SEABROOK: NPR digital media guru, Andy Carvin, thanks for coming in.

CARVIN: My pleasure. Thanks a lot, Andrea.

Now, that last fact Andy mentioned, that in order for the BitTorrent system to work well, users have to receive and give information, download and upload, has really changed the way normal people use the Internet. Before people like you and I were far more likely to just go and get what we wanted than to actually give anything to others.

Consequently, Internet service providers or ISPs built their networks and sold Internet connections based on this pattern: they gave you a line with enough bandwidth for you to download information really quickly, but then gave you much less bandwidth to upload.

Most people didn't really notice this until they started using BitTorrent.

Mr. ASHWIN NAVIN (CEO, BitTorrent, Inc.): The world has changed dramatically in 15 years.

SEABROOK: This is Ashwin Navin, the CEO of BitTorrent, Inc., which distributes the software. I sat down with him on a recent trip to San Francisco.

Mr. NAVIN: Fifteen years ago it would be safe to say that 99 percent of the entertainment, the content, the information that we consume came from a handful of media companies. And they had a very tight linkage or relationship to distributors and everything was very closely held.

SEABROOK: Today, says Navin, there is a whole new universe of Internet services based on the idea that people share as much information as they consume. Facebook, YouTube, Flickr, MySpace.

Mr. NAVIN: All of these applications are built on the idea that people can participate, that they're encouraged to participate. When they do participate it makes the world a better place. When we then turn around and say that we only want you to upload a tenth of the amount of information that you consume, we're trying to push the world back 15 years ago to when people were just receptacles for information.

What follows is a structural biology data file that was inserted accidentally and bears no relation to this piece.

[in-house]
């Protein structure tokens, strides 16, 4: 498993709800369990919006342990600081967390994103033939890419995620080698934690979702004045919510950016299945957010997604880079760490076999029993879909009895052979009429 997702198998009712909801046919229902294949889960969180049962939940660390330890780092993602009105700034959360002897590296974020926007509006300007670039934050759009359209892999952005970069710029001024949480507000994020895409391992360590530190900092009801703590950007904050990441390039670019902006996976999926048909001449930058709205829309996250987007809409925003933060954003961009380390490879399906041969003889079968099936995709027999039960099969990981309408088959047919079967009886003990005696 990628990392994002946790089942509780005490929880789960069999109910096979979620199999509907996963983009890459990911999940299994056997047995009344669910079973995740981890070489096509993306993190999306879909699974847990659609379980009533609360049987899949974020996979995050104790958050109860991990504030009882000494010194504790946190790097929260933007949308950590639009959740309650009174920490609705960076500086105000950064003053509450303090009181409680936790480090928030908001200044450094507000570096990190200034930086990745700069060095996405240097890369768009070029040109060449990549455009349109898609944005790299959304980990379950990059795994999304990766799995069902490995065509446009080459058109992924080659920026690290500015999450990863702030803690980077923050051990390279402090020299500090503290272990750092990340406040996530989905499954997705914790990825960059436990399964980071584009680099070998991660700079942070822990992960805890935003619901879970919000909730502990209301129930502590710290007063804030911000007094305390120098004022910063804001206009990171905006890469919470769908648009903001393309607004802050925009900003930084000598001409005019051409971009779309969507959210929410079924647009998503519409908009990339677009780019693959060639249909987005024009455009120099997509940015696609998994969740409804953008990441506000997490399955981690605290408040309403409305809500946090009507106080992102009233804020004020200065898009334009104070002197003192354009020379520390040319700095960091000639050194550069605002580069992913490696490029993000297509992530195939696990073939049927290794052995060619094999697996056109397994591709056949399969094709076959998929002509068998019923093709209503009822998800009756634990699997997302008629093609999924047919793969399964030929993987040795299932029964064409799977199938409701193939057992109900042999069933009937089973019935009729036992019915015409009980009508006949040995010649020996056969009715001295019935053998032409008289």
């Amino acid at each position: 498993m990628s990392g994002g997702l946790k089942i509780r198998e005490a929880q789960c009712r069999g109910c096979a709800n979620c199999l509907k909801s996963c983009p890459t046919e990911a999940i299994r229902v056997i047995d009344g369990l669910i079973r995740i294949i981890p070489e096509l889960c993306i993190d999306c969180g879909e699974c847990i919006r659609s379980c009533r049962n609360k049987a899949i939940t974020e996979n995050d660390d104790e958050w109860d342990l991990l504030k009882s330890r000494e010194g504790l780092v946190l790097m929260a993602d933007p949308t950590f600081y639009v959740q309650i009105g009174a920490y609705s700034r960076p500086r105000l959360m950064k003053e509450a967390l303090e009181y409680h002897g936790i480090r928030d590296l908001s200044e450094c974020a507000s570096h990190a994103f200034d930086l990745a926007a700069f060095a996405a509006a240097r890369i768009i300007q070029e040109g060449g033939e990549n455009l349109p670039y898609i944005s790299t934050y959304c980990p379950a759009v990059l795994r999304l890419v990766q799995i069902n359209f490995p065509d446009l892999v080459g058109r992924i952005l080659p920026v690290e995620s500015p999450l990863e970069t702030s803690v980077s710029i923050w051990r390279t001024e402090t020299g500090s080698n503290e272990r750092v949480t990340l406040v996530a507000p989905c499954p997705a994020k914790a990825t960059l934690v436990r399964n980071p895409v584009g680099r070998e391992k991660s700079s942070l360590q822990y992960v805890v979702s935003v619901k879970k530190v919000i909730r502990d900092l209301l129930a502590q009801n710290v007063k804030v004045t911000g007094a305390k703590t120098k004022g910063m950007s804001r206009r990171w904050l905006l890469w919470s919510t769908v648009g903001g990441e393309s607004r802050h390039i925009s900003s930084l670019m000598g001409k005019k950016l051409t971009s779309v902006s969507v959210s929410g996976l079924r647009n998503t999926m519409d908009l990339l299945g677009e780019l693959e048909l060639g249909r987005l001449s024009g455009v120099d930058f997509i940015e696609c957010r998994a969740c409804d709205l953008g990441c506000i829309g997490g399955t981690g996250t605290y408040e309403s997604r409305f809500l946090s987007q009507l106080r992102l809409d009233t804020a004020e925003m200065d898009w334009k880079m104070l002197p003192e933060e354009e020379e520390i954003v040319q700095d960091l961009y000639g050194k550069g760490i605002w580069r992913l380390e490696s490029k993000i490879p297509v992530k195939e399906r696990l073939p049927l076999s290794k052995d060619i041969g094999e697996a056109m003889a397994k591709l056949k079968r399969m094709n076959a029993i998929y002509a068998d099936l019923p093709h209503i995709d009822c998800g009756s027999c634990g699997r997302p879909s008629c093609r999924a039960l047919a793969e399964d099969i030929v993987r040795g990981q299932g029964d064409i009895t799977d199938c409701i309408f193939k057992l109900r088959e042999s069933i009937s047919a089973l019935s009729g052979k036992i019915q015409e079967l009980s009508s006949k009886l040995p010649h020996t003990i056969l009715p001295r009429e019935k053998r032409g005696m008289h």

And that would be fighting a trend that I don't think is possible to fight.

SEABROOK: Some Internet service providers adapted, especially those that could upgrade their networks clearly. But one ISP in particular tried instead to limit the amount of bandwidth BitTorrent could use on its network - Comcast.

It embarked on a program of so-called traffic shaping, or scanning its network for BitTorrent files and then slowing them down. This led some users to complain to the FCC and argue that Comcast was engaging in a kind of data censorship.

Now, just this past Thursday BitTorrent, Inc. and Comcast came to an agreement. The ISP announced it will stop targeting BitTorrent files. But that's just one ISP. Nate Anderson is an editor at the cyber news site, Ars Technica. He says Internet providers across the globe are still thinking the old way about BitTorrent, or peer-to-peer traffic.

Mr. NATE ANDERSON (Editor, Ars Technica): Canada and other places are already filtering peer-to-peer on a discriminatory basis. So this is an issue that while it may sort of settled in the U.S. for now is actually a big deal in many other countries.

SEABROOK: And there's another problem looming over BitTorrent and ISPs, says Anderson. Hollywood and other big-money entertainment producers are demanding that the new order on the Internet built on the idea of sharing, police itself for illegal copies of music and movies. The demand not only runs counter to how the net works these days, but it springs from what some consider an old fashioned philosophy about the ownership of information.

In the modern culture of BitTorrent, YouTube and so on, no one user owns anything, and everyone can have a copy of whatever they want. This, of course, doesn't exactly jibe with the American legal system, which is based on the idea of ownership. So, who will adapt to whom? That's the big picture to be watching as two cultures duke it out over the Internet.

(Soundbite of music)

SEABROOK: The BitTorrent story continues after the break with the brains behind the code.

This is ALL THINGS CONSIDERED.